Team of researchers from Mass General Hospital identify new ‘universal’ target for antiviral treatment

Team of researchers at Massachusetts General Hospital (MGH) have developed a potential antivirus drug which could help in protecting against several infectious diseases. Based on the new study, Argonaute 4 (AG04) is an “Achilles heel” for viruses.

AGO4 belongs to the family of AGO proteins, and its significance was not until recently discovered. The team of authors- Kate L. Jeffrey, PhD, and her collaborators however discovered that AGO4 plays a crucial role on protecting cells against viral infections.

Experts suggest the protein is exceptionally antiviral in mammalian immune cells. For the study the team studied the anti-viral effects of several Argonaute proteins. This further helped them to find that only cells that were deficient in AGO4 were “hyper-susceptible” to viral infection. In other words, low levels of AGO4 make mammalian cells more likely to become infected.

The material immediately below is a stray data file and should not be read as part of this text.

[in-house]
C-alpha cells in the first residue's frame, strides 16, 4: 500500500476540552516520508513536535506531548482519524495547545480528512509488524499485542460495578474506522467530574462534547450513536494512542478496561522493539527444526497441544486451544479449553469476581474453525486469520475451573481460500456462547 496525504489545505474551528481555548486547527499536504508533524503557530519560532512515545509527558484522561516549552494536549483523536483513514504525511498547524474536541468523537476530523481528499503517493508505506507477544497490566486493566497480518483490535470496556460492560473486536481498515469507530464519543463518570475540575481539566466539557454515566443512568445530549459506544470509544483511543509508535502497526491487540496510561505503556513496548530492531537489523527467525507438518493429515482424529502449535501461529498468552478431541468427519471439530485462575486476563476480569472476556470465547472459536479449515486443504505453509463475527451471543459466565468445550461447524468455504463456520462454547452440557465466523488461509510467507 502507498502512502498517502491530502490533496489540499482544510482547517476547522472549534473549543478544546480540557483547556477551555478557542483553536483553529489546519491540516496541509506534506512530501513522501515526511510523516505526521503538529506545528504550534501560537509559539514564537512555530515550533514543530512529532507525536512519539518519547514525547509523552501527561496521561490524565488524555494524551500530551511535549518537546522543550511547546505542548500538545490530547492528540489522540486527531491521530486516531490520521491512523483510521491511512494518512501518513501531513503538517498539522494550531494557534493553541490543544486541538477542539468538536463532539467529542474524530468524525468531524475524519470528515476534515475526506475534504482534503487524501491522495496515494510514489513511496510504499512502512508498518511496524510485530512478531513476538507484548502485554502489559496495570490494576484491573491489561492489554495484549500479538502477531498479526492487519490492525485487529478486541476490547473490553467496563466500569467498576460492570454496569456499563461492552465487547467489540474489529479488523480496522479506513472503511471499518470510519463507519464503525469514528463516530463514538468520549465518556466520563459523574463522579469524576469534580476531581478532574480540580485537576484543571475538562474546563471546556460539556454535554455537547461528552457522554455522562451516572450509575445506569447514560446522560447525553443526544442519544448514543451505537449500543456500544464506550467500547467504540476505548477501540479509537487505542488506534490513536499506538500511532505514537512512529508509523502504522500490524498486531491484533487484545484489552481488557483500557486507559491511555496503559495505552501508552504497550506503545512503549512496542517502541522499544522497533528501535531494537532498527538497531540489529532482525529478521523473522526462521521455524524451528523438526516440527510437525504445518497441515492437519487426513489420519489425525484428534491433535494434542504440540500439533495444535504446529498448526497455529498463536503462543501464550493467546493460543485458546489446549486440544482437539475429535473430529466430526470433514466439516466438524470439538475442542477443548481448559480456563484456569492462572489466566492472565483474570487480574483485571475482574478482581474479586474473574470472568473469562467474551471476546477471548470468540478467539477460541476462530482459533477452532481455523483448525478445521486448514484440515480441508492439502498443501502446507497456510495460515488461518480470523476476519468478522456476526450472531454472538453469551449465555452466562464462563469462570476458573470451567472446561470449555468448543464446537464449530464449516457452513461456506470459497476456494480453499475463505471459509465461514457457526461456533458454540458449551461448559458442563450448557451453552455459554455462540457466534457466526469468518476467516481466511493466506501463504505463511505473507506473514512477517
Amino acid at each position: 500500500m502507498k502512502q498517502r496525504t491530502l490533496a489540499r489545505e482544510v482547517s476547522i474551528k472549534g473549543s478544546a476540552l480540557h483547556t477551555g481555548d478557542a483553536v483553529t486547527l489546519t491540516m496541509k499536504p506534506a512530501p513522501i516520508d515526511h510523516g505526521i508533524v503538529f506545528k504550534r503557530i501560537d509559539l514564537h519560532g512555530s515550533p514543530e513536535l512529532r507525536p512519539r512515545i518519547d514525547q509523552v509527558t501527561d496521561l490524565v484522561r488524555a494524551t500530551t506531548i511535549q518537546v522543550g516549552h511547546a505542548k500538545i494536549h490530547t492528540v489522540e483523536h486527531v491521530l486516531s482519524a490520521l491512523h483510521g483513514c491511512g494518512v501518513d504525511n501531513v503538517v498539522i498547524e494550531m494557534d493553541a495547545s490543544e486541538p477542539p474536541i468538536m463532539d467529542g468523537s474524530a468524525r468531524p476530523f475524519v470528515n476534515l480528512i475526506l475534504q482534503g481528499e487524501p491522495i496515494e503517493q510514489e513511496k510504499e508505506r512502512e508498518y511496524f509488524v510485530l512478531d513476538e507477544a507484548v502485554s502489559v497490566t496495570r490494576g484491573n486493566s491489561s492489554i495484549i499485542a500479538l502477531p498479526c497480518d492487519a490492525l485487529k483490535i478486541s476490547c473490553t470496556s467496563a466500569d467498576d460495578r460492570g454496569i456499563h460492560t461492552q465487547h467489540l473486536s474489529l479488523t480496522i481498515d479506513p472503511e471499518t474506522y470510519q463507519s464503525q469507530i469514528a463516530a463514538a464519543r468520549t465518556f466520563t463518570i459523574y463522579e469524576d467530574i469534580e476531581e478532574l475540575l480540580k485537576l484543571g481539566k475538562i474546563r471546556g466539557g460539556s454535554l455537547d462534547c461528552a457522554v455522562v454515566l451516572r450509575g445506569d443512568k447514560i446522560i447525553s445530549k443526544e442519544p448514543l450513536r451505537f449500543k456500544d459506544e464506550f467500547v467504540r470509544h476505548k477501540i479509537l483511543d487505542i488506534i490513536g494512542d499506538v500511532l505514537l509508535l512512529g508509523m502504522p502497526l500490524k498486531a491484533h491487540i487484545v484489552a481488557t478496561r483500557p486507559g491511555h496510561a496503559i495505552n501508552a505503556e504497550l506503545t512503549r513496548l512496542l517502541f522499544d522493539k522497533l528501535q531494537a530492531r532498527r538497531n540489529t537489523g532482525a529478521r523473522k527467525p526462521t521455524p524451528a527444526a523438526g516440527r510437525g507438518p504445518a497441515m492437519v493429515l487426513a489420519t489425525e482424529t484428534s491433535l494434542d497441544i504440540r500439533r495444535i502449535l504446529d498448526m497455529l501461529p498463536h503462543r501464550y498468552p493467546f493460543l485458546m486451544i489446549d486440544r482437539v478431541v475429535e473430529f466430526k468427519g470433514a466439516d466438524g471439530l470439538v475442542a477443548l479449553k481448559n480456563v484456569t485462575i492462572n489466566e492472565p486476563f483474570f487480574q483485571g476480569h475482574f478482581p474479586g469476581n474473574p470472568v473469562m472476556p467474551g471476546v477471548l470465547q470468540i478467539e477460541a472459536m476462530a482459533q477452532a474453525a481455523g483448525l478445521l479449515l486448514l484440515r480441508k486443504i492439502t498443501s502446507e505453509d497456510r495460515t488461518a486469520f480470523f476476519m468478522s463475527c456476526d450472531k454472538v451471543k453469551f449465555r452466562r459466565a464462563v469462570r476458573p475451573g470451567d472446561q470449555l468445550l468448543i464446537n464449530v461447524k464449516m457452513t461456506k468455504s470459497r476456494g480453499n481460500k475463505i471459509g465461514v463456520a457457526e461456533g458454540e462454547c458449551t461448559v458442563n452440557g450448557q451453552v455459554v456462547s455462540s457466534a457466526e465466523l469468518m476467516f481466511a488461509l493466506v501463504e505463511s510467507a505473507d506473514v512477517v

As a result boosting levels of AGO4 will help to strengthen the immune system in order to protect against multiple viruses. “The goal is to understand how our immune system works so we can create treatments that work against a range of viruses, rather than just vaccines against a particular one,” commented Jeffrey.

According to sources, the team is working on determining how broad spectrum this is to any virus type. This will help them to discover how to boost AGO4 to ramp up protection against viral infections.